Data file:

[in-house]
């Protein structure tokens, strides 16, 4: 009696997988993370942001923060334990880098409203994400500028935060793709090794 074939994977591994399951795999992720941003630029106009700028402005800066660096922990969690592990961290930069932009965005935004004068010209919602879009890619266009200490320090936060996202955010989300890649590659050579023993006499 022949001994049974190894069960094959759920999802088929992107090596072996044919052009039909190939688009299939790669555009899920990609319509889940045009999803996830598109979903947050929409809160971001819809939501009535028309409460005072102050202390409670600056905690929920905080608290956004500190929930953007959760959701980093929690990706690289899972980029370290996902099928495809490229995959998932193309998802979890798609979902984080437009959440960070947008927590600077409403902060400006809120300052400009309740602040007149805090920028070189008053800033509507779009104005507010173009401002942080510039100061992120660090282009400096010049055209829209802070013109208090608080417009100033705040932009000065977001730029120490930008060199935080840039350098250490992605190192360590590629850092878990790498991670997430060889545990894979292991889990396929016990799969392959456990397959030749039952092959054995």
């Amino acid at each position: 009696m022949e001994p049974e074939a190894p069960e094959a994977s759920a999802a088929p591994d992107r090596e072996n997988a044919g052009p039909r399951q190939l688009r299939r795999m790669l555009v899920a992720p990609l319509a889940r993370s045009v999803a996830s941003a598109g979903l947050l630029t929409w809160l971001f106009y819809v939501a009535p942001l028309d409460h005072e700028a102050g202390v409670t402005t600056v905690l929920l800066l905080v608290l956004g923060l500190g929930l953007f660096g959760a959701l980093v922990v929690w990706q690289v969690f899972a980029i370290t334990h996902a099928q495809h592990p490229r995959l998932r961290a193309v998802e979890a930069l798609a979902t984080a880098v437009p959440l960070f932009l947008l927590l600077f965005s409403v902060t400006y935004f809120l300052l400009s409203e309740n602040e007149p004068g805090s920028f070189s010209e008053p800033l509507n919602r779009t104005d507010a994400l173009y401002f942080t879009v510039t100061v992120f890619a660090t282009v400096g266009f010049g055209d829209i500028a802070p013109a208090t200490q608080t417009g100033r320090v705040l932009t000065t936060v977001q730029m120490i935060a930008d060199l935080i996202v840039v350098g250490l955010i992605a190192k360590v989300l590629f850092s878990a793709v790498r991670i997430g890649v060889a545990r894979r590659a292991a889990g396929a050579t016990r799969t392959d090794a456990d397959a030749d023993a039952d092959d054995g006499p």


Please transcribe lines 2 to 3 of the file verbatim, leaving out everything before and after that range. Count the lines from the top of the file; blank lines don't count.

């Protein structure tokens, strides 16, 4: 009696997988993370942001923060334990880098409203994400500028935060793709090794 074939994977591994399951795999992720941003630029106009700028402005800066660096922990969690592990961290930069932009965005935004004068010209919602879009890619266009200490320090936060996202955010989300890649590659050579023993006499 022949001994049974190894069960094959759920999802088929992107090596072996044919052009039909190939688009299939790669555009899920990609319509889940045009999803996830598109979903947050929409809160971001819809939501009535028309409460005072102050202390409670600056905690929920905080608290956004500190929930953007959760959701980093929690990706690289899972980029370290996902099928495809490229995959998932193309998802979890798609979902984080437009959440960070947008927590600077409403902060400006809120300052400009309740602040007149805090920028070189008053800033509507779009104005507010173009401002942080510039100061992120660090282009400096010049055209829209802070013109208090608080417009100033705040932009000065977001730029120490930008060199935080840039350098250490992605190192360590590629850092878990790498991670997430060889545990894979292991889990396929016990799969392959456990397959030749039952092959054995």
């Amino acid at each position: 009696m022949e001994p049974e074939a190894p069960e094959a994977s759920a999802a088929p591994d992107r090596e072996n997988a044919g052009p039909r399951q190939l688009r299939r795999m790669l555009v899920a992720p990609l319509a889940r993370s045009v999803a996830s941003a598109g979903l947050l630029t929409w809160l971001f106009y819809v939501a009535p942001l028309d409460h005072e700028a102050g202390v409670t402005t600056v905690l929920l800066l905080v608290l956004g923060l500190g929930l953007f660096g959760a959701l980093v922990v929690w990706q690289v969690f899972a980029i370290t334990h996902a099928q495809h592990p490229r995959l998932r961290a193309v998802e979890a930069l798609a979902t984080a880098v437009p959440l960070f932009l947008l927590l600077f965005s409403v902060t400006y935004f809120l300052l400009s409203e309740n602040e007149p004068g805090s920028f070189s010209e008053p800033l509507n919602r779009t104005d507010a994400l173009y401002f942080t879009v510039t100061v992120f890619a660090t282009v400096g266009f010049g055209d829209i500028a802070p013109a208090t200490q608080t417009g100033r320090v705040l932009t000065t936060v977001q730029m120490i935060a930008d060199l935080i996202v840039v350098g250490l955010i992605a190192k360590v989300l590629f850092s878990a793709v790498r991670i997430g890649v060889a545990r894979r590659a292991a889990g396929a050579t016990r799969t392959d090794a456990d397959a030749d023993a039952d092959d054995g006499p």